If this case were to go in Oracle's favour and if it were then allowed to set a precedent, the US software industry would be seriously damaged by legal infighting for a years to come. Even if a few large businesses on the scale of Google and Oracle could survive, in the same way that they play the patent pooling game to neutralise that threat from other big business while still screwing small businesses, innovation would die almost overnight and the next big software businesses would all be based outside the US. As the rest of the world looked on, bemused by the litigious culture of US business finally imploding, the total US economy would take a noticeable hit, Silicon Valley would become a historical footnote as investors fled to tech hubs in other jurisdictions, etc.

    And so, if this were allowed to stand, it would suck for Google for about ten minutes, and then lobbyists backed by more money than has been printed in the history of humanity would descend on Washington and buy legislation to trump the court case and fix the problem.

  • by fusiongyro (55524) <faxfreemosquitoNO@SPAMyahoo.com> on Tuesday May 01, 2012 @05:10PM (#39862353) Homepage

    That is absolutely the most harebrained scheme I've ever seen floated on Slashdot, possibly the entire internet, and I've been here a while. Think harder. How exactly are juries supposed to remain impartial if they're on the hook for their decisions? Their purpose is not to invent the law or implement it. It is simply to decide, fairly, whether some party has violated the law. Punishing them for the outcomes of their decisions amounts to punishing 12 randomly selected people for making the mistake of having a public address, or the mistake of living in the wrong country.

  • Re:More hyperbole (Score:5, Insightful)

    by Teancum (67324) <robert_horning@ n e tzero.net> on Tuesday May 01, 2012 @05:11PM (#39862365) Homepage Journal

    It was a legal case just like this which gave us the whole concept of software patents, so the concern is just as legitimate. Software patents were originally just as limited, and indeed the original judicial rulings on software patents were even more restricted than is being proposed here for API copyright.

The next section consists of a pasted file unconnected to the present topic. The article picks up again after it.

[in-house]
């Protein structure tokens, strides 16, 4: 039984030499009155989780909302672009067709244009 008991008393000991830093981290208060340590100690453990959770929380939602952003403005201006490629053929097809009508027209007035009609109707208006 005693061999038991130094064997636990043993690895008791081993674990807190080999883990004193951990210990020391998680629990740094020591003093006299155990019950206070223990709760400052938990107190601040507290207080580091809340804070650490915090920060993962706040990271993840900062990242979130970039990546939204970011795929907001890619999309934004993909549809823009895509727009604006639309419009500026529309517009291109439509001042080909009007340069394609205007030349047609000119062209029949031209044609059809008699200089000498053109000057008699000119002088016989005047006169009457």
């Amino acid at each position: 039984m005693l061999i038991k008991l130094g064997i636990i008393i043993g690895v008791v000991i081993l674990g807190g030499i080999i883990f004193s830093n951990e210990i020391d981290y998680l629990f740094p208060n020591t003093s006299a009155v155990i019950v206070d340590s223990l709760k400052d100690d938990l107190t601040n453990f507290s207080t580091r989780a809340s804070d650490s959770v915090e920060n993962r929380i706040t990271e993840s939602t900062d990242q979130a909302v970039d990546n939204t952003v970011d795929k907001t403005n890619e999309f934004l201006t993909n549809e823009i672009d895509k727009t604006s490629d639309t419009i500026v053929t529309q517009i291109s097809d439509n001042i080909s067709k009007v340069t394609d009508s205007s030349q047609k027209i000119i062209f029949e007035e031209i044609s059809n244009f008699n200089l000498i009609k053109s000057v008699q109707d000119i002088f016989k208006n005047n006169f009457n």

Heck, I would be much more in favor of having an API patented rather than copyrighted, as the concept of life + 70 year copyrights implies a much longer duration over "intellectual property claims" for this kind of activity. At least a patented API would eventually enter the public domain in my lifetime.

  • by Teancum (67324) <robert_horning@ n e tzero.net> on Tuesday May 01, 2012 @05:29PM (#39862477) Homepage Journal

    Steel is no longer made in America mainly because of aggressive "dumping" of steel from foreign sources, where steel was sold in America for a price cheaper than it could even be shipped. When steel makers basically had to give away their product in order to remain competitive, it was no wonder that they ended up just closing up shop instead. This was due to insane trade laws that basically threw American manufacturers under the bus on the goal for global "free trade" ideals.

    You could use almost any consumer product in the same category though. America at one point produced most of the televisions, nearly 100% of integrated circuits, and a huge number of consumer electronics in general. None of those are made in America any more, at least in any significant quantities that matter in global markets.

  • by CastIronStove (2602755) on Tuesday May 01, 2012 @06:27PM (#39863015)
    Brilliant plan. Will we be allowed to opt-out of jury duty in your wonderful system? If not, I see little point in even maintaining a justice system since the only safe verdict would be not guilty.
  • by mhotchin (791085) <{ten.nihctoh} {ta} {todhsals}> on Tuesday May 01, 2012 @06:44PM (#39863155)

    Don't be stupid. In all the reporting I've seen, the vast majority of 'guilty but really innocent' problems occur because either the defence is incompetent of the prosecution is behaving illegally. The jury decides on the evidence placed in front of them, not on some 'universal truth' that they don't have access to.

I am not now, nor have I ever been, a member of the demigodic party. -- Dennis Ritchie